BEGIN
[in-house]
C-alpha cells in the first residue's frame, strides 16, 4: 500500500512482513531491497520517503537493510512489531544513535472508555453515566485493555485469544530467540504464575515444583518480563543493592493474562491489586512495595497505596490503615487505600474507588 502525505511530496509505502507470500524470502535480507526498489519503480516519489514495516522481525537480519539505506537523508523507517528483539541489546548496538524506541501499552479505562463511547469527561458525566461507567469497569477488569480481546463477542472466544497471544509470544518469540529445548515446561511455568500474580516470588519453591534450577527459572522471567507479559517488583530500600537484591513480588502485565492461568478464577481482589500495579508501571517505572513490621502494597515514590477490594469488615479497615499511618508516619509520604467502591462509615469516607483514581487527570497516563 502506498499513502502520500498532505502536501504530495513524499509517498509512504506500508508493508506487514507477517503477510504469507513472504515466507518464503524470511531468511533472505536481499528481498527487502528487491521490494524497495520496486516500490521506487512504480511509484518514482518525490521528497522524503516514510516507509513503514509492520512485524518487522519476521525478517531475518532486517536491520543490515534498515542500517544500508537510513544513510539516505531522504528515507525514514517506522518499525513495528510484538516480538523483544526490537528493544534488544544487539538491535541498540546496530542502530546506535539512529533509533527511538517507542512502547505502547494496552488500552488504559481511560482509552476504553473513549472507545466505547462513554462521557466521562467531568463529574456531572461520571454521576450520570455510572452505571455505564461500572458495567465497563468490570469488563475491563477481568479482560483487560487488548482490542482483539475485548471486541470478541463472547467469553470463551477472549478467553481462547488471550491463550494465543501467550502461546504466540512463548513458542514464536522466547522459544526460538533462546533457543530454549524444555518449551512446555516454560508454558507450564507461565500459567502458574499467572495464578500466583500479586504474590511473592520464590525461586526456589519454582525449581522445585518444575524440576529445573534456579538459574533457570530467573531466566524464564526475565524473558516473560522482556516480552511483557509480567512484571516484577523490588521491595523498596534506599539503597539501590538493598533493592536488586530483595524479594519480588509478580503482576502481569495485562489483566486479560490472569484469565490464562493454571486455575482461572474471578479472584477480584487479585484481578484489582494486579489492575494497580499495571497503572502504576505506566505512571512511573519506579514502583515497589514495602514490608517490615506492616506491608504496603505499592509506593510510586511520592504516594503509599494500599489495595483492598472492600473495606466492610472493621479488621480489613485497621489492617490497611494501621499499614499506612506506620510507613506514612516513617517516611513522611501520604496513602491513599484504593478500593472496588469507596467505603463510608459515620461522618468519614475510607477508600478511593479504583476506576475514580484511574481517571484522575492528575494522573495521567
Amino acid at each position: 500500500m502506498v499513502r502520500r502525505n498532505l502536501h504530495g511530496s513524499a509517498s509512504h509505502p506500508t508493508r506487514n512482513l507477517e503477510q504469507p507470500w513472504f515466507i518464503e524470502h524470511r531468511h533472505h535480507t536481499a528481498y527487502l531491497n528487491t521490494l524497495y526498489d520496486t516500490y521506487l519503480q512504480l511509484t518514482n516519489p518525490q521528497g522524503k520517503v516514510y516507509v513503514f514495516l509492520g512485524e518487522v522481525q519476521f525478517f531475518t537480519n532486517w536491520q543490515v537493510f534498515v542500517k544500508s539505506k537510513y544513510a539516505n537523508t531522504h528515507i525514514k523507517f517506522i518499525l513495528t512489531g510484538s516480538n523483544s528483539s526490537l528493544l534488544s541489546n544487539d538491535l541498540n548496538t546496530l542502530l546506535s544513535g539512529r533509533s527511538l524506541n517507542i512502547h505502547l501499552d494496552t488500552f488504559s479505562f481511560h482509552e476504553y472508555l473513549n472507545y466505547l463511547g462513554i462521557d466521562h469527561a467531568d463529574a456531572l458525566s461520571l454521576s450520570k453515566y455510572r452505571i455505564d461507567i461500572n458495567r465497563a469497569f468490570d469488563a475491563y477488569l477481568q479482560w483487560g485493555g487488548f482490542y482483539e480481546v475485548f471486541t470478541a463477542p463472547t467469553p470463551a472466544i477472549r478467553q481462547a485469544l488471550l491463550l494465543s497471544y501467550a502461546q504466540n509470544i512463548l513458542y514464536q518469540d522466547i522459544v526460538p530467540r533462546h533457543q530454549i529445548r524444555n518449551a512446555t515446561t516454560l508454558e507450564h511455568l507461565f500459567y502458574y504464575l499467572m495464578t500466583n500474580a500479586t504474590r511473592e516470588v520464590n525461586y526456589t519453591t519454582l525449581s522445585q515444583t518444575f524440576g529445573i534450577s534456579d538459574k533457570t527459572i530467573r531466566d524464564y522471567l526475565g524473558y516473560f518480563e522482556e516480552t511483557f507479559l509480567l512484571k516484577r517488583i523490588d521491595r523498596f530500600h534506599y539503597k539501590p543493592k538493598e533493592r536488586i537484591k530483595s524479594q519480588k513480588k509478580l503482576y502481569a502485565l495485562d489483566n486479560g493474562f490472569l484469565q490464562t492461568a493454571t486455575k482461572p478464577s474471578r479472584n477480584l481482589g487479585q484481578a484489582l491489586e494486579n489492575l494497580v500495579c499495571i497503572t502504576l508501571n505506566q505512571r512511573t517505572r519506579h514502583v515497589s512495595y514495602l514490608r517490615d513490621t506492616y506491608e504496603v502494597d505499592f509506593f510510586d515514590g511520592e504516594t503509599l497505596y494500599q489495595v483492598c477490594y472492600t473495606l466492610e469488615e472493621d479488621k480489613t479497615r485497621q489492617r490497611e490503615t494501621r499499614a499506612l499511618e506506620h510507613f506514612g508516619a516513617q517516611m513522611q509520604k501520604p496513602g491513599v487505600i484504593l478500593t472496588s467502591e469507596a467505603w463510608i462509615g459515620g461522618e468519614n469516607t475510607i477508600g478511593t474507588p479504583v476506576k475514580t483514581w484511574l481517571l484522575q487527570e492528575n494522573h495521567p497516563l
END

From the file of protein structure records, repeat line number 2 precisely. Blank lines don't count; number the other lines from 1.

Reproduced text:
C-alpha cells in the first residue's frame, strides 16, 4: 500500500512482513531491497520517503537493510512489531544513535472508555453515566485493555485469544530467540504464575515444583518480563543493592493474562491489586512495595497505596490503615487505600474507588 502525505511530496509505502507470500524470502535480507526498489519503480516519489514495516522481525537480519539505506537523508523507517528483539541489546548496538524506541501499552479505562463511547469527561458525566461507567469497569477488569480481546463477542472466544497471544509470544518469540529445548515446561511455568500474580516470588519453591534450577527459572522471567507479559517488583530500600537484591513480588502485565492461568478464577481482589500495579508501571517505572513490621502494597515514590477490594469488615479497615499511618508516619509520604467502591462509615469516607483514581487527570497516563 502506498499513502502520500498532505502536501504530495513524499509517498509512504506500508508493508506487514507477517503477510504469507513472504515466507518464503524470511531468511533472505536481499528481498527487502528487491521490494524497495520496486516500490521506487512504480511509484518514482518525490521528497522524503516514510516507509513503514509492520512485524518487522519476521525478517531475518532486517536491520543490515534498515542500517544500508537510513544513510539516505531522504528515507525514514517506522518499525513495528510484538516480538523483544526490537528493544534488544544487539538491535541498540546496530542502530546506535539512529533509533527511538517507542512502547505502547494496552488500552488504559481511560482509552476504553473513549472507545466505547462513554462521557466521562467531568463529574456531572461520571454521576450520570455510572452505571455505564461500572458495567465497563468490570469488563475491563477481568479482560483487560487488548482490542482483539475485548471486541470478541463472547467469553470463551477472549478467553481462547488471550491463550494465543501467550502461546504466540512463548513458542514464536522466547522459544526460538533462546533457543530454549524444555518449551512446555516454560508454558507450564507461565500459567502458574499467572495464578500466583500479586504474590511473592520464590525461586526456589519454582525449581522445585518444575524440576529445573534456579538459574533457570530467573531466566524464564526475565524473558516473560522482556516480552511483557509480567512484571516484577523490588521491595523498596534506599539503597539501590538493598533493592536488586530483595524479594519480588509478580503482576502481569495485562489483566486479560490472569484469565490464562493454571486455575482461572474471578479472584477480584487479585484481578484489582494486579489492575494497580499495571497503572502504576505506566505512571512511573519506579514502583515497589514495602514490608517490615506492616506491608504496603505499592509506593510510586511520592504516594503509599494500599489495595483492598472492600473495606466492610472493621479488621480489613485497621489492617490497611494501621499499614499506612506506620510507613506514612516513617517516611513522611501520604496513602491513599484504593478500593472496588469507596467505603463510608459515620461522618468519614475510607477508600478511593479504583476506576475514580484511574481517571484522575492528575494522573495521567